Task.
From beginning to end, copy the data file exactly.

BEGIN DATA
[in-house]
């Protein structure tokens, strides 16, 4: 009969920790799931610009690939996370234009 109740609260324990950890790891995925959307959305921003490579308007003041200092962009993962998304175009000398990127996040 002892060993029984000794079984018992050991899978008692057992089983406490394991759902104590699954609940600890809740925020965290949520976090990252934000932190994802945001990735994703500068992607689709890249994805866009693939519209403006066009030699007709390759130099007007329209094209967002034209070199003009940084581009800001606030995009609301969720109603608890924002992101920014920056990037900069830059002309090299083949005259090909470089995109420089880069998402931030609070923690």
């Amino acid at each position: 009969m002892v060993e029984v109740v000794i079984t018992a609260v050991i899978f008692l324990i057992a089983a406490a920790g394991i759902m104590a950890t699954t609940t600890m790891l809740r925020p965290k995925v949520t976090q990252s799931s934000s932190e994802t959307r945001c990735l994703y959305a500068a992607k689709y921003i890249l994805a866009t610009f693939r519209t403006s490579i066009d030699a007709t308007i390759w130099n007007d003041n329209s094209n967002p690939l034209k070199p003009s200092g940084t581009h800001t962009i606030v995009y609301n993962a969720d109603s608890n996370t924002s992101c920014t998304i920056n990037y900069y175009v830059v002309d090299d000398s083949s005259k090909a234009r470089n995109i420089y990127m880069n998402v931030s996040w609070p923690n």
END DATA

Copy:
[in-house]
């Protein structure tokens, strides 16, 4: 009969920790799931610009690939996370234009 109740609260324990950890790891995925959307959305921003490579308007003041200092962009993962998304175009000398990127996040 002892060993029984000794079984018992050991899978008692057992089983406490394991759902104590699954609940600890809740925020965290949520976090990252934000932190994802945001990735994703500068992607689709890249994805866009693939519209403006066009030699007709390759130099007007329209094209967002034209070199003009940084581009800001606030995009609301969720109603608890924002992101920014920056990037900069830059002309090299083949005259090909470089995109420089880069998402931030609070923690």
């Amino acid at each position: 009969m002892v060993e029984v109740v000794i079984t018992a609260v050991i899978f008692l324990i057992a089983a406490a920790g394991i759902m104590a950890t699954t609940t600890m790891l809740r925020p965290k995925v949520t976090q990252s799931s934000s932190e994802t959307r945001c990735l994703y959305a500068a992607k689709y921003i890249l994805a866009t610009f693939r519209t403006s490579i066009d030699a007709t308007i390759w130099n007007d003041n329209s094209n967002p690939l034209k070199p003009s200092g940084t581009h800001t962009i606030v995009y609301n993962a969720d109603s608890n996370t924002s992101c920014t998304i920056n990037y900069y175009v830059v002309d090299d000398s083949s005259k090909a234009r470089n995109i420089y990127m880069n998402v931030s996040w609070p923690n």